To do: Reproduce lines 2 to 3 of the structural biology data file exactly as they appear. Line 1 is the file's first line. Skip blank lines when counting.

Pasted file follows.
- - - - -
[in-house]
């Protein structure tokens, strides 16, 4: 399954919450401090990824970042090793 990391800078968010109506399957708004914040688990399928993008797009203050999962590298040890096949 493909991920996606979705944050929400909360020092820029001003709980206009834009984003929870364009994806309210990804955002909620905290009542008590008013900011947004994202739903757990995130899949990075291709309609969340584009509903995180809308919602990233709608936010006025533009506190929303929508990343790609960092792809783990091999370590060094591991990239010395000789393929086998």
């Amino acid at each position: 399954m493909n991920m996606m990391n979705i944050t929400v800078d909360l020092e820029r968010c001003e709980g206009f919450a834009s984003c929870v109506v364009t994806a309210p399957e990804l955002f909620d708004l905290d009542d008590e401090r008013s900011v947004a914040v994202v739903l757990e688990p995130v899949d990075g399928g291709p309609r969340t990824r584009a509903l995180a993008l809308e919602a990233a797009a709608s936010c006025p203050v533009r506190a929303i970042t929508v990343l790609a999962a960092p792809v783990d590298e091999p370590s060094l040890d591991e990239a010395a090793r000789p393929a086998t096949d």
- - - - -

């Protein structure tokens, strides 16, 4: 399954919450401090990824970042090793 990391800078968010109506399957708004914040688990399928993008797009203050999962590298040890096949 493909991920996606979705944050929400909360020092820029001003709980206009834009984003929870364009994806309210990804955002909620905290009542008590008013900011947004994202739903757990995130899949990075291709309609969340584009509903995180809308919602990233709608936010006025533009506190929303929508990343790609960092792809783990091999370590060094591991990239010395000789393929086998």
């Amino acid at each position: 399954m493909n991920m996606m990391n979705i944050t929400v800078d909360l020092e820029r968010c001003e709980g206009f919450a834009s984003c929870v109506v364009t994806a309210p399957e990804l955002f909620d708004l905290d009542d008590e401090r008013s900011v947004a914040v994202v739903l757990e688990p995130v899949d990075g399928g291709p309609r969340t990824r584009a509903l995180a993008l809308e919602a990233a797009a709608s936010c006025p203050v533009r506190a929303i970042t929508v990343l790609a999962a960092p792809v783990d590298e091999p370590s060094l040890d591991e990239a010395a090793r000789p393929a086998t096949d």